Immediately after defendant drove away from the bar, Officer Peterson gave Sergeant Mottley a description of the shooter and his vehicle. Sergeant Mottley followed the vehicle, keeping it in sight until he was able to execute a stop. Sergeant Mottley identified defendant at trial as the person he followed from the bar. After Sergeant Mottley apprehended defendant, Officer Peterson went to the scene of the arrest. Defendant and his two companions were each in separate police cars. Officer Peterson looked at each subject, and identified defendant as the shooter.

Ashley Washington testified that she saw one of defendant's companions (assumedly Irving) fire eight to nine shots toward the ground after defendant fired at Stanley Norman and his friends. Terrence Jones testified he did not hear any other gunshots before defendant fired the shots that hit him and Stanley Norman. Irving testified that he fired one round into the air, in the direction of the bar.

The jury found the accounts of Ashley Washington and Terrence Jones convincing. They both testified that they saw defendant point his gun and fire at Stanley Norman and his friends. Additionally, Officer Peterson identified defendant as the shooter after his car was stopped. Moreover, Officer Peterson testified that defendant told him someone spilled a drink on him in the bar, and he "capped" (i.e., shot) him.

We are aware that at trial defendant denied having made such an admission to Officer Peterson and testified that he shot his gun in self defense and did not strike any one. However, in choosing to believe the testimony of Ashley Washington, Terrence Jones, and Officer Peterson over that of the defendant, the jury made a credibility assessment. This Court cannot assess credibility or reevaluate evidence on appeal. State v. Favorite, 03-425, p. 9 (La.App. 5 Cir. 11/25/03), 862 So.2d 208, 214, writ denied, 03-3529 (La. 4/23/04), 870 So.2d 298.

Defendant further argues that the State failed to prove he had the requisite intent to kill or inflict great bodily harm with respect to the murder charge, and that the State did not prove specific intent to kill as to the attempted murder charge. Specific intent is "that state of mind which exists when the circumstances indicate that the offender actively desired the prescribed criminal consequences to follow his act or failure to act." LSA-R.S. 14:10(1). Because specific intent is a state of mind, it need not be proven as a fact, but may be inferred from circumstances and actions of the accused, as well as the extent and severity of the victim's injuries. State v. Keating, 00-51, p. 5 (La.App. 5 Cir. 10/18/00), 772 So.2d 740, 743, writ denied, 00-3150 (La. 10/12/01), 799 So.2d 494.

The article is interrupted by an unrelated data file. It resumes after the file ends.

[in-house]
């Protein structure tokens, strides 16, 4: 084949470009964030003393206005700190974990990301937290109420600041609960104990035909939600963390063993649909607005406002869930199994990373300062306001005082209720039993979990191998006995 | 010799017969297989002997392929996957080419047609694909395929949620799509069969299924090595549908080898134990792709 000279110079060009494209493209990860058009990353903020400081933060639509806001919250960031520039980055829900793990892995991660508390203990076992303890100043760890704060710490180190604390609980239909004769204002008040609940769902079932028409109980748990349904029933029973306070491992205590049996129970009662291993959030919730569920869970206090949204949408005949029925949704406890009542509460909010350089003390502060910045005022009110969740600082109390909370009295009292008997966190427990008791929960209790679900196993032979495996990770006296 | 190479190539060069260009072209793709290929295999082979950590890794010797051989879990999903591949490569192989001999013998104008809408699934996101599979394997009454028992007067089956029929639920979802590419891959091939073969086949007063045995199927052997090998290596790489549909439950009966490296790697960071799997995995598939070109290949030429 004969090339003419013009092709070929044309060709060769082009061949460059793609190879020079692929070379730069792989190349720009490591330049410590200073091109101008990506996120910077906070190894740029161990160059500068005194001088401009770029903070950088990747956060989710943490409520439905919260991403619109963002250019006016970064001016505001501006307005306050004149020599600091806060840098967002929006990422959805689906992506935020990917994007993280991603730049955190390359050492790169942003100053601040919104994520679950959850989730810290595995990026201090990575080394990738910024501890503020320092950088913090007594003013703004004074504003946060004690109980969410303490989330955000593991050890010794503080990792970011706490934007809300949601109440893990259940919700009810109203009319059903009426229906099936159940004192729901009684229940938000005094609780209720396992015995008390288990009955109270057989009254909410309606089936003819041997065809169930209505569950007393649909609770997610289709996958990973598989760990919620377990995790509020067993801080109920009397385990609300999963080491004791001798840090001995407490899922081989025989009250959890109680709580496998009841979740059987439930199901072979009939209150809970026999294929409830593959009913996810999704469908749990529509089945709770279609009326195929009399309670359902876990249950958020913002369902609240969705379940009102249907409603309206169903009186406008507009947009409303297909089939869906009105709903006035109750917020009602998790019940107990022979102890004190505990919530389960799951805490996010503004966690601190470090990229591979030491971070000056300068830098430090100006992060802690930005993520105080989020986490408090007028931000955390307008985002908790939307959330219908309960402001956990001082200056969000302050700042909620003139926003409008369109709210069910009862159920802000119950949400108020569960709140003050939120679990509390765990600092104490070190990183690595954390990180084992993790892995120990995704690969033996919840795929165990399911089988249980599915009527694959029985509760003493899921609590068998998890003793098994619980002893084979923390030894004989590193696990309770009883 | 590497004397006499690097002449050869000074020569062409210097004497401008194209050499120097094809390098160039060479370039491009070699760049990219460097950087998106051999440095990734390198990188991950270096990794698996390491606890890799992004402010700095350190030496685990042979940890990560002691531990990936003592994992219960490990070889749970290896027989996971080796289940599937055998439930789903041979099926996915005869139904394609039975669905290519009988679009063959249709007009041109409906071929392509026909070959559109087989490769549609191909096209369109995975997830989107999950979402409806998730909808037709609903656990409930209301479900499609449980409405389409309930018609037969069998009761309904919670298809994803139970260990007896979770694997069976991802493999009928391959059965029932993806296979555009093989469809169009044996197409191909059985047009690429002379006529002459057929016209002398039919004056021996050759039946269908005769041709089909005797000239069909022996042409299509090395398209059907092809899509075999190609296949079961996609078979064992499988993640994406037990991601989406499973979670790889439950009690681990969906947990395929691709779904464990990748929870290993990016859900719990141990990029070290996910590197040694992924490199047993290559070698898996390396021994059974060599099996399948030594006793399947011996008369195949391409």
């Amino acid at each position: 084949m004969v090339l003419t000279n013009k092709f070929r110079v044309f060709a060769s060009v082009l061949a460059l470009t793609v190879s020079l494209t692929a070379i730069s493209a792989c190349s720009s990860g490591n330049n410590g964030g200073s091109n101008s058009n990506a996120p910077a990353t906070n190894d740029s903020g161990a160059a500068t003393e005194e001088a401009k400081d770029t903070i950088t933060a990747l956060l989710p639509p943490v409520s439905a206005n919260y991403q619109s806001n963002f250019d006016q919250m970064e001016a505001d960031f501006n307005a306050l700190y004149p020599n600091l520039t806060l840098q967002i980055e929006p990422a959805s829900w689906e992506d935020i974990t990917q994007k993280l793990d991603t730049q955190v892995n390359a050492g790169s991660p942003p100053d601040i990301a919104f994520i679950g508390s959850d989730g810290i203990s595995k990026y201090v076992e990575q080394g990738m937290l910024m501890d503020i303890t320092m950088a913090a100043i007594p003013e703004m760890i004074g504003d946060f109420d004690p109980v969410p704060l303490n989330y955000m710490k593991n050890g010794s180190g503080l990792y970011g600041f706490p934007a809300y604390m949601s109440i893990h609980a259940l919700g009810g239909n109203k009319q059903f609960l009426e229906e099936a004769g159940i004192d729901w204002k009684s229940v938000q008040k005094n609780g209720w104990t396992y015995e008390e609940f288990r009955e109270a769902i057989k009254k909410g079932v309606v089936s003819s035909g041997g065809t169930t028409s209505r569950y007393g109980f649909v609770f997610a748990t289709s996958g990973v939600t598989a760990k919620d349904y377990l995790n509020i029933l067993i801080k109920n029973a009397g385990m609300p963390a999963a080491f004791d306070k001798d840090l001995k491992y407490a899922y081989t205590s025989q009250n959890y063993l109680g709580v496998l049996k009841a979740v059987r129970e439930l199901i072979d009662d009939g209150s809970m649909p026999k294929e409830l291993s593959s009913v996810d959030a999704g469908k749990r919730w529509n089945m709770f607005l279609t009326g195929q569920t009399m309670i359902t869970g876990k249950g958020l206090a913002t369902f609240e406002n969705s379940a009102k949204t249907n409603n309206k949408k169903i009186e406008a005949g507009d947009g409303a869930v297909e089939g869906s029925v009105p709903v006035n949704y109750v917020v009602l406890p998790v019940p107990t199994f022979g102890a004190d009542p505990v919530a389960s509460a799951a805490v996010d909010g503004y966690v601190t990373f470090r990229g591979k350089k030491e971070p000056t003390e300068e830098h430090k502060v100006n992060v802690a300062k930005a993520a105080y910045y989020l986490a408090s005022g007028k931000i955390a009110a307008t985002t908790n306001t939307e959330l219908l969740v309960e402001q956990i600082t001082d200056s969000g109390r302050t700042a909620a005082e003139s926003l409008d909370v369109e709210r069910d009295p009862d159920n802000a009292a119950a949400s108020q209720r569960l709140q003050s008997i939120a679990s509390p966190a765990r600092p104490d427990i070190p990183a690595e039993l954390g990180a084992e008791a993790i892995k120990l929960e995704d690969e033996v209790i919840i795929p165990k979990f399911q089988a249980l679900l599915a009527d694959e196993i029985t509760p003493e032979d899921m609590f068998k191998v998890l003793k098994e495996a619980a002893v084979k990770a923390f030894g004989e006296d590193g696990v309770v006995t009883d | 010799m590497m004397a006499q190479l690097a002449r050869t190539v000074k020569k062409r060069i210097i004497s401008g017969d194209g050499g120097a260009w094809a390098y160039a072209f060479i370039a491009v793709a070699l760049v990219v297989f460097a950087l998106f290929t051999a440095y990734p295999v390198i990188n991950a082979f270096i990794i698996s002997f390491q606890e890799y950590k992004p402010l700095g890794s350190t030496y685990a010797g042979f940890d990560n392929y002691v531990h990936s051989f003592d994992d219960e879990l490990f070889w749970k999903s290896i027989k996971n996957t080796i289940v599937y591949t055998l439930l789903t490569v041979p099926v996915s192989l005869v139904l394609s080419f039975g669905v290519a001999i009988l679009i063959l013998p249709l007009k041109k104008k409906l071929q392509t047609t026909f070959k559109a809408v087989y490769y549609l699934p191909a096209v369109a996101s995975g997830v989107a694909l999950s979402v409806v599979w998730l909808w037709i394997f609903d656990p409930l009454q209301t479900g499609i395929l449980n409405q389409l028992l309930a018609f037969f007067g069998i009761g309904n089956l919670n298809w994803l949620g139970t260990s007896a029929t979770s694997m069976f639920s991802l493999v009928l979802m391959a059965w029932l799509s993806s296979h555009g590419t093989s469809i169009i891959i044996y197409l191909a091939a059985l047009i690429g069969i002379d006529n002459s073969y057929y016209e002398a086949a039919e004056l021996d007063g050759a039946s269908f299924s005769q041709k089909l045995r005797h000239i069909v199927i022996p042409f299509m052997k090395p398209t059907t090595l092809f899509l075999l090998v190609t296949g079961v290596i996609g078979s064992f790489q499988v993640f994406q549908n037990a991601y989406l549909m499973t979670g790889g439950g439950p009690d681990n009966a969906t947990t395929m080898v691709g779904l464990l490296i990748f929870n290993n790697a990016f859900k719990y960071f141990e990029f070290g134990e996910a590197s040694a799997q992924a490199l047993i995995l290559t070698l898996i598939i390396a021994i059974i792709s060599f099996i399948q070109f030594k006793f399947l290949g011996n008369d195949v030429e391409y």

Specific intent to kill may be inferred from a defendant's act of pointing a gun and firing at a person. State v. Robinson, 02-1869, p. 4 (La. 4/14/04), 874 So.2d 66, 74; State v. Williams, 01-1650, p. 16 (La. 11/1/02), 831 So.2d 835, 849. It is of no consequence whether defendant, in firing his weapon into a group of people, intended to hit one person or several people. In State v. Tyler, 342 So.2d 574 (La. 1977), cert. denied, 431 U.S. 917, 97 S.Ct. 2180, 53 L.Ed.2d 227 (1977), the defendant was convicted of first degree murder after firing a gun into a crowd. The Supreme Court found that the jurisprudence supported the proposition that shooting into a crowd indiscriminately with intent to kill someone was an assault with intent to kill each of them. See also, State v. Neal, 00-0674 at p. 10, 796 So.2d at 657 ("clearly an offender who uses a high powered assault rifle and shoots indiscriminately through a door at a group of people specifically intends to kill the victims")[.] We find that the testimony elicited at trial that the defendant fired his gun into a crowd of people is sufficient to satisfy the intent requirement of this statute.

Defendant then argues that the State failed to establish a motive. Motive is not an element of second degree murder or attempted second degree murder under LSA-R.S. 14:30.1 or LSA-R.S. 14:27. However, the Louisiana Supreme Court has explained that absence of proof of motive "`may properly be considered as a circumstance mitigating against specific intent.'" State v. Williams, 93-2707, p. 4 (La. 3/11/94), 633 So.2d 147, 149 (quoting State v. Mart, 352 So.2d 678, 681 (La. 1977)).

Officer Peterson's testimony that defendant stated that someone in the bar had spilled a drink on him, and that he had "capped" that person, suggests a motive for the shootings. Ashley Washington testified that, as defendant left the bar to retrieve his gun, she heard him say that someone inside the bar had "pissed him off." Additionally, defendant also testified at trial that he and his friends became involved in an altercation inside of Mike's Place. This also suggests a motive for defendant to shoot into the crowd.

After a review of the evidence based on the standard enunciated in Jackson v. Virginia, we find the State provided sufficient proof for a rational trier of fact to find the defendant guilty of second degree murder and attempted second degree murder beyond a reasonable doubt.

ERRORS PATENT DISCUSSION

The record was reviewed for errors patent. LSA-C.Cr.P. art. 920: State v. Oliveaux, 312 So.2d 337 (La. 1975); State v. Weiland, 556 So.2d 175 (La.App. 5 Cir. 1990). The review reveals no errors in this case.

CONCLUSION:

For the foregoing reasons, the defendant's convictions are affirmed.

AFFIRMED.


Summaries of

State v. Severin

Court of Appeal of Louisiana, Fifth Circuit
Sep 28, 2004
885 So. 2d 609 (La. Ct. App. 2004)

In Severin, this Court found that the testimony elicited at trial that the defendant fired his gun into a crowd of people was sufficient to satisfy the intent requirement of the statute.

Summary of this case from State v. Holmes
Case details for

State v. Severin

Case Details

Full title:STATE of Louisiana v. Furnell D. SEVERIN, Jr

Court:Court of Appeal of Louisiana, Fifth Circuit

Date published: Sep 28, 2004

Citations

885 So. 2d 609 (La. Ct. App. 2004)